Iqaluit aquatic centre construction hits budget target

Council approves contract with builder

By PETER VARGA

Iqaluit’s aquatic centre will start to take shape on this lot behind the Arnaitok complex in the summer of 2015, when Kudlik Construction starts building on top of 305 piles that are already in place. (FILE PHOTO)


Iqaluit’s aquatic centre will start to take shape on this lot behind the Arnaitok complex in the summer of 2015, when Kudlik Construction starts building on top of 305 piles that are already in place. (FILE PHOTO)

Iqaluit hit its budget — almost exactly — for construction of the city’s aquatic centre.

City council approved the contract to Kudlik Construction, Nov. 25, almost a full month after the Iqaluit-based company hit a target of $30.16 million — beating out four other bidders to put up the three-storey-high facility next to the Arnaitok Complex.

Project managers say the bid comes in at $100,000 over budget. They believe they can recover the sum through cost savings on interior installations.

The centre’s total “forecast cost at completion” is expected to be $40,680,508, according to project managers.

This amount “is consistent with the original budget,” Amy Elgersma, the city’s director of recreation, told Nunatsiaq News. That cost forecast covers the entire project, she added, “including piling, construction, soft costs such as geotechnical investigation, design, consulting fees, land acquisition, business planning, legal fees, furniture, fixtures and equipment.”

$34 million of these costs, including construction, will be funded from loans from the Bank of Montreal and the Federation of Canadian Municipalities.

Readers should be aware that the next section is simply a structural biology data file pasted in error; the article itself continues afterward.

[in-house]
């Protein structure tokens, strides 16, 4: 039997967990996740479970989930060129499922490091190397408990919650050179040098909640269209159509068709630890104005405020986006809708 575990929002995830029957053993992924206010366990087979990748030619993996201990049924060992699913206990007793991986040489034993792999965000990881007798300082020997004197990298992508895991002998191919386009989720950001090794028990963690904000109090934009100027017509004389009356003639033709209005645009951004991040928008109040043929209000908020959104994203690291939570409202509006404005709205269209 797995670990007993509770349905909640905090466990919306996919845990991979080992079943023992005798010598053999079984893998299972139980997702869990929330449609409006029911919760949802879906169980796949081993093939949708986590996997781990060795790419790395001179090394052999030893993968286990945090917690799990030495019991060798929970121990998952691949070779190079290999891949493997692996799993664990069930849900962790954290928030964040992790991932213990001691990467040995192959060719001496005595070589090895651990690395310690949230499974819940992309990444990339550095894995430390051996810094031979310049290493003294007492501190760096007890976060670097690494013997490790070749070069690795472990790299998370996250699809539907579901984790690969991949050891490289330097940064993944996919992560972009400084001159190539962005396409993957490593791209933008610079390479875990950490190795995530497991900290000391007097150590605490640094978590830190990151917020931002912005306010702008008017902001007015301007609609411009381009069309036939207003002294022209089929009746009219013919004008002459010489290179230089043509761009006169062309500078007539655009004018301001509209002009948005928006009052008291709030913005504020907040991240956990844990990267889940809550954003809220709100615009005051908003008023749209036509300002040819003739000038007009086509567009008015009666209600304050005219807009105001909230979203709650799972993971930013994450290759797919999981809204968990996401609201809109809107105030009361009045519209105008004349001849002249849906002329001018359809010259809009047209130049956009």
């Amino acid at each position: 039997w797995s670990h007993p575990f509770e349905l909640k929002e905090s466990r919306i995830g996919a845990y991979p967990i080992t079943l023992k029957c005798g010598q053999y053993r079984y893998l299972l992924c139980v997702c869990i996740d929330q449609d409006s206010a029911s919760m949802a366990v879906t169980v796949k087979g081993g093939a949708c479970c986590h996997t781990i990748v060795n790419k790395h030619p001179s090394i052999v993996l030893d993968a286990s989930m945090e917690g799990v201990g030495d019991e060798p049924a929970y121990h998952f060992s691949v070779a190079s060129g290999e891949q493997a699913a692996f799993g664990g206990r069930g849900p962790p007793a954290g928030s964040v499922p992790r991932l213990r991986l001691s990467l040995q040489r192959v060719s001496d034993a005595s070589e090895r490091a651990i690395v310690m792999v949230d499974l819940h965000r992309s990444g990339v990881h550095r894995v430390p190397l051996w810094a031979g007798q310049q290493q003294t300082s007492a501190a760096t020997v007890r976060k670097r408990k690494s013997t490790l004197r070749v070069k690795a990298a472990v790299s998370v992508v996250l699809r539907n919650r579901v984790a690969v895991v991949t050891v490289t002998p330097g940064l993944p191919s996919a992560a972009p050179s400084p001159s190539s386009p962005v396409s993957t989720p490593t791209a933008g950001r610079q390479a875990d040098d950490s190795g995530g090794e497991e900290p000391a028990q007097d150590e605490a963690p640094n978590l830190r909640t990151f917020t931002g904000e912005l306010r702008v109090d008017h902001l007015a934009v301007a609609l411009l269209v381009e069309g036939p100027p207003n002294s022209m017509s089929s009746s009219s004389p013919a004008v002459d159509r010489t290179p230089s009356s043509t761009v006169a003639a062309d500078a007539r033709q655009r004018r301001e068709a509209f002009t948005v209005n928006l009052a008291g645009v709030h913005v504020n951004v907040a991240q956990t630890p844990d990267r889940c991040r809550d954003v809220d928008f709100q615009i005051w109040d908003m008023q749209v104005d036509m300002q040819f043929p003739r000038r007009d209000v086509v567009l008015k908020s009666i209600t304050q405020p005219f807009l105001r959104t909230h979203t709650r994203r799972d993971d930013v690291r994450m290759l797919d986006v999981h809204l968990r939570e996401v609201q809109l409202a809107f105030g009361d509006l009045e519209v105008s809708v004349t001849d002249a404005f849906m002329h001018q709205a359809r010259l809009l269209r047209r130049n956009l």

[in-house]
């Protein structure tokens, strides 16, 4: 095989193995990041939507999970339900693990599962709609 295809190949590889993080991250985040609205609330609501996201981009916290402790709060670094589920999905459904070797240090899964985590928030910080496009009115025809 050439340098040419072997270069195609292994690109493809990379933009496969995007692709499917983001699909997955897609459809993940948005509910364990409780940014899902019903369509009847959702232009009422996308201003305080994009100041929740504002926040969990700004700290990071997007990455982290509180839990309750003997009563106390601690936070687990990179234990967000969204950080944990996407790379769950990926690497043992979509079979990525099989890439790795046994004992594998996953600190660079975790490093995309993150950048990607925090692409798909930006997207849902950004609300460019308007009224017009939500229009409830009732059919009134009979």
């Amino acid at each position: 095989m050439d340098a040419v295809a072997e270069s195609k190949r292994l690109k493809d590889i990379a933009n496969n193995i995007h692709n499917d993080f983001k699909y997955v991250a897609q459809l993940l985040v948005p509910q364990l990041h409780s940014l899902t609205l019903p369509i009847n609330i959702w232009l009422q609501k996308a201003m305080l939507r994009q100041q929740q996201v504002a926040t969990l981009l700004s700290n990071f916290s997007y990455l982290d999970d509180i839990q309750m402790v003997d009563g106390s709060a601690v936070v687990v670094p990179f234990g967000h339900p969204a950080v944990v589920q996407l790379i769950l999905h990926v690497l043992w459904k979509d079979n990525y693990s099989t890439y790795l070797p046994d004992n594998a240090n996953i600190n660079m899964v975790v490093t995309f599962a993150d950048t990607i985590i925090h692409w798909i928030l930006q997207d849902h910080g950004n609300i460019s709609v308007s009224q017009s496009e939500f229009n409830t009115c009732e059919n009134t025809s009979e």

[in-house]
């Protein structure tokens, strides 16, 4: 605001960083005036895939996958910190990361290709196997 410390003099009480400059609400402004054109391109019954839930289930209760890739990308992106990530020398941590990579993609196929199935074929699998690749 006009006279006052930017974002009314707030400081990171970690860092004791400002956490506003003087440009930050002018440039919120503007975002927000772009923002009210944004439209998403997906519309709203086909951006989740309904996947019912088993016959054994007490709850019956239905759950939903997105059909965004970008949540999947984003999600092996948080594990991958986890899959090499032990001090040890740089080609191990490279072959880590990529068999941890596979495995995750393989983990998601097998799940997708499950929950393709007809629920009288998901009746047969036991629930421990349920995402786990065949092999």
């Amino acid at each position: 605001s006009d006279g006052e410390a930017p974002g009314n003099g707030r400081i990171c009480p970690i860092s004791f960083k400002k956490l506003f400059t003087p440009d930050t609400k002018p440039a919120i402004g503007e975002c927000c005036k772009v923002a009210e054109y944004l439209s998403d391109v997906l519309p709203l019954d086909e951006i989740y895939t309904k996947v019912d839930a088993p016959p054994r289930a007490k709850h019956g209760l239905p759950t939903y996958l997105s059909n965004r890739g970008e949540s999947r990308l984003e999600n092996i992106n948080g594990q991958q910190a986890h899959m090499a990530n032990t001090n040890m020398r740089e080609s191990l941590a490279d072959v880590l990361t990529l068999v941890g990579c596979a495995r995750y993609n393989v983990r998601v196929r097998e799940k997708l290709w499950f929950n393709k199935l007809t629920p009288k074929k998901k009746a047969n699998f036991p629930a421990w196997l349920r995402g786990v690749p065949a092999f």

Council passed a motion to grant the construction contract to Kudlik, five votes to one.

Coun. Kenny Bell stayed true to his promise of consistently voting against the project, on the argument that it is taking funds away from more urgent priorities.

Pierre Meredith, senior project manager for MHPM Project Managers Inc., which is overseeing the project for the city, told council that “negotiations for project financing are ongoing, and expected to be completed shortly.”

Councillors asked how that could be, given that they had already approved a loan of $26.5 million with the Bank of Montreal in July, and $7.5 million with the Federation of Canadian Municipalities.

Elgersma replied that the FCM loan is tied up, and the Bank of Montreal loan “should be signed off and completed shortly,” once lawyers complete an “intense review of the documents.”

She underlined that Kudlik Construction’s contract will only proceed once financing from the bank is finalized.

The contractor’s bid is valid until Dec. 27. Elgersma said project managers expect the project will be ready to proceed to the construction phase well before that time.

Iqaluit-based Canadrill Ltd. installed 305 piles for the centre’s foundation this fall, at a cost of $1.2 million. Kudlik Construction will start the second phase of construction — installation of the entire building — by the fall of 2015.

Construction will be continue in 2016, and be completed by the end of that year, according to MHPM’s project timeline.

The aquatic centre will house two pools with water slides, a fitness centre and related facilities on two floors.

The REACH fundraising campaign, which Elgersma co-chairs, will cover up to $3 million in project costs.

City reserve funds devoted to the project and savings from Iqaluit’s old pool, which shut down in 2012, will pay off most of the $34 million loan, according to city administration.

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